This is a film with so many characters that Don Cheadle is essentially the seventeenth credited actor, but it all starts with Captain America (Chris Evans) and Iron Man (Robert Downey Jr.), the anchors of the MCU. In the wake of all the destruction caused by the first two Avengers movies, the United Nations asks the Avengers to sign a document saying they will not act without global approval; Iron Man wants to sign it, and Cap doesn’t. There are a million subplots, but that’s the basic conflict, as gaggles of superheroes (minus The Hulk and Thor, who are conveniently out of town like your Canadian high school girlfriend) line up on one side or another, leading to an inevitable and legitimately awesome set piece in which all the heroes fight each other in an airplane hangar. It’s the geek-pleasing “weeeeeee!!!!!” sequence that’s a blast start to finish, even if you don’t know or care that much about any of the ancillary characters, if only because the filmmakers’ enthusiasm is so infectious. You pay your money to see Ant-Man and Black Panther do battle, and the movie serves it to you in style. Civil War gives you what you want it to, another staple of the MCU: This is capitalist filmmaking, but they’re populist capitalists. They send you home happy.

Directors Joe and Anthony Russo, who made the last Captain America movie and will be helming the upcoming Infinity War movies, are extremely organized filmmakers, and with a movie this crowded, they have to be. They juggle everything well, from building up to that big fight scene, to keeping Captain America and Iron Man on opposite sides, to providing viable human villains in a world constantly being invaded by all-powerful aliens to, most impressive, introducing more characters who will end up with their own standalone movies. The two big new faces here are Black Panther, played by a typically terrific Chadwick Boseman, and Spider-Man, saved from Sony’s chronic mishandling of what was once the biggest superhero franchise of them all and portrayed by 19-year-old Tom Holland as the dorky, motor-mouthed teenager he was probably meant to be all along. They’re both strong additions, but you’ll still find yourself a bit exhausted by their presence: There is enough overstuffed story going on without them, let alone Ant-Man and Black Widow and Hawkeye and Vision and War Machine and all the rest.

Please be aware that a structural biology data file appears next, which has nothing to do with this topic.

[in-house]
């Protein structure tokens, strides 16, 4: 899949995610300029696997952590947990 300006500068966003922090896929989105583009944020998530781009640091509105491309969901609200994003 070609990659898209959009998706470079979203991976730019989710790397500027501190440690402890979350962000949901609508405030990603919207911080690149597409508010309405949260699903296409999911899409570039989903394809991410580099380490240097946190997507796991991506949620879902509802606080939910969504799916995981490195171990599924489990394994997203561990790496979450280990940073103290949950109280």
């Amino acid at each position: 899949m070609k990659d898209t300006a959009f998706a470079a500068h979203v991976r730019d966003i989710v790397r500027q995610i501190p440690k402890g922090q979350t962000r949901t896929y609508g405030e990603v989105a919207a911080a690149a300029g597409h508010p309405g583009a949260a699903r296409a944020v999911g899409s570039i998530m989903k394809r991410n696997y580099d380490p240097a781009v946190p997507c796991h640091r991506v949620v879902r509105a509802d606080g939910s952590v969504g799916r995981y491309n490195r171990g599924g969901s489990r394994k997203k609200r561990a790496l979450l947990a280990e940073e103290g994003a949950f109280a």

Civil War can’t stand up to the two Avengers movies or even the last Captain America movie: There’s too much going on, too much world building, to have the Avengers’ sense of loopy discovery or the tight focus of the last Captain movie. The movie is nearly three hours long and still feels truncated, like a ton of stuff was cut out. (Editing these movies must be a nightmare.) It doesn’t help that the Winter Soldier himself, who is a major driving force of the plot in this film (even more than in the film that bore his name), is a bit of a dull pickle; Captain America and Iron Man are essentially fighting over him, which makes it a bit of a problem that he’s barely in the top 20 of interesting super-powered beings in this movie. Marvel generally has trouble with villains too, and it’s difficult to be invested here in a human bad guy when we’ve been fighting off monster lizard aliens and robots bent on destroying the planet for the last few movies now.

Civil War is both a Captain America sequel and a third Avengers movie, and that’s more than any movie could possibly pull off. Still: There are smart people in charge of these movies, people who care about the characters and want to do right by the audience. That’s not nothing. After requiring about a month after seeing Batman v. Superman for my brain to stop rattling around my head and the fillings in my teeth to stop bleeding—for me to have faith in the human condition again—I’d say that’s quite a bit indeed.

Grade: B